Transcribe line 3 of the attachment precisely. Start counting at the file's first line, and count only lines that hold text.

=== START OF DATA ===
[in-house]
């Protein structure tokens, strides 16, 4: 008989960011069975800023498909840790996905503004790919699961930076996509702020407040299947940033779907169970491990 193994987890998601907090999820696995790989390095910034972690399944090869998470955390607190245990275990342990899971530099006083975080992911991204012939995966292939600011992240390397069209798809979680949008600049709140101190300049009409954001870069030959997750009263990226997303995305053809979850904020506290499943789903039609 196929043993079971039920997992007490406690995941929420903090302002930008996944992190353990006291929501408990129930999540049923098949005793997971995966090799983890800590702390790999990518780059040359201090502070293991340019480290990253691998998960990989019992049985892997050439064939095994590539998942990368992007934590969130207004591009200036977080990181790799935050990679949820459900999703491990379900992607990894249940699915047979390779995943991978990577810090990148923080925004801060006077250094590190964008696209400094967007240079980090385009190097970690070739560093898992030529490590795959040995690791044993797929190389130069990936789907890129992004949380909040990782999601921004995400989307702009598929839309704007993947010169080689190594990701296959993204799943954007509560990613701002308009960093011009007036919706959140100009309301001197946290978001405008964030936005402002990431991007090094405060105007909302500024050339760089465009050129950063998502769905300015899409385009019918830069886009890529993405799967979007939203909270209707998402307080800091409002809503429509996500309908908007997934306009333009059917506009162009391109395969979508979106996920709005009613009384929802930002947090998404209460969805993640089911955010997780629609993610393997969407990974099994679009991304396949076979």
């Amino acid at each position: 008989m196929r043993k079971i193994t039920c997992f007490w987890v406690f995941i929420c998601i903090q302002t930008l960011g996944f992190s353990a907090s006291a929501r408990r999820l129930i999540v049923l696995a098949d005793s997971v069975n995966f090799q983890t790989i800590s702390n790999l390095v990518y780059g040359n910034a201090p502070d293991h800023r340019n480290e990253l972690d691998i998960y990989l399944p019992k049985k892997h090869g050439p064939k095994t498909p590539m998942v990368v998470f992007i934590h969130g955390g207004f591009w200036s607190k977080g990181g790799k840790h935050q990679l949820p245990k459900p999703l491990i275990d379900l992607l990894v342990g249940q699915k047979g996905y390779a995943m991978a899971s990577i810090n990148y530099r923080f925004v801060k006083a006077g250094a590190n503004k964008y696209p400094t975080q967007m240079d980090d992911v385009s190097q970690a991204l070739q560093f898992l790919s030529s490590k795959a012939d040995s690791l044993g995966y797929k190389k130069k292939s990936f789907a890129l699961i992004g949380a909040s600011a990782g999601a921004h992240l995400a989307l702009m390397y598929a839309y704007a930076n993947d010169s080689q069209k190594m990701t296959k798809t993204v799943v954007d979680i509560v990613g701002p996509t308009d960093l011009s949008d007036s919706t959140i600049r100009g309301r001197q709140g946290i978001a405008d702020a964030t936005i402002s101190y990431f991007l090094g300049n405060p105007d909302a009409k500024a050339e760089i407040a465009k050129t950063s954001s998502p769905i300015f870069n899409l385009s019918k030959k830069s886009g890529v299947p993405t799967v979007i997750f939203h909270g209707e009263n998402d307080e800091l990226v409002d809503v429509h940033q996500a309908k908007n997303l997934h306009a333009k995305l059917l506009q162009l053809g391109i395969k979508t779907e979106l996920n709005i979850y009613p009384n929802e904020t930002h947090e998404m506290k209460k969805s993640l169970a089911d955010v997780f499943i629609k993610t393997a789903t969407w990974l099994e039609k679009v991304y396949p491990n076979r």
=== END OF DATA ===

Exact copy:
């Amino acid at each position: 008989m196929r043993k079971i193994t039920c997992f007490w987890v406690f995941i929420c998601i903090q302002t930008l960011g996944f992190s353990a907090s006291a929501r408990r999820l129930i999540v049923l696995a098949d005793s997971v069975n995966f090799q983890t790989i800590s702390n790999l390095v990518y780059g040359n910034a201090p502070d293991h800023r340019n480290e990253l972690d691998i998960y990989l399944p019992k049985k892997h090869g050439p064939k095994t498909p590539m998942v990368v998470f992007i934590h969130g955390g207004f591009w200036s607190k977080g990181g790799k840790h935050q990679l949820p245990k459900p999703l491990i275990d379900l992607l990894v342990g249940q699915k047979g996905y390779a995943m991978a899971s990577i810090n990148y530099r923080f925004v801060k006083a006077g250094a590190n503004k964008y696209p400094t975080q967007m240079d980090d992911v385009s190097q970690a991204l070739q560093f898992l790919s030529s490590k795959a012939d040995s690791l044993g995966y797929k190389k130069k292939s990936f789907a890129l699961i992004g949380a909040s600011a990782g999601a921004h992240l995400a989307l702009m390397y598929a839309y704007a930076n993947d010169s080689q069209k190594m990701t296959k798809t993204v799943v954007d979680i509560v990613g701002p996509t308009d960093l011009s949008d007036s919706t959140i600049r100009g309301r001197q709140g946290i978001a405008d702020a964030t936005i402002s101190y990431f991007l090094g300049n405060p105007d909302a009409k500024a050339e760089i407040a465009k050129t950063s954001s998502p769905i300015f870069n899409l385009s019918k030959k830069s886009g890529v299947p993405t799967v979007i997750f939203h909270g209707e009263n998402d307080e800091l990226v409002d809503v429509h940033q996500a309908k908007n997303l997934h306009a333009k995305l059917l506009q162009l053809g391109i395969k979508t779907e979106l996920n709005i979850y009613p009384n929802e904020t930002h947090e998404m506290k209460k969805s993640l169970a089911d955010v997780f499943i629609k993610t393997a789903t969407w990974l099994e039609k679009v991304y396949p491990n076979r």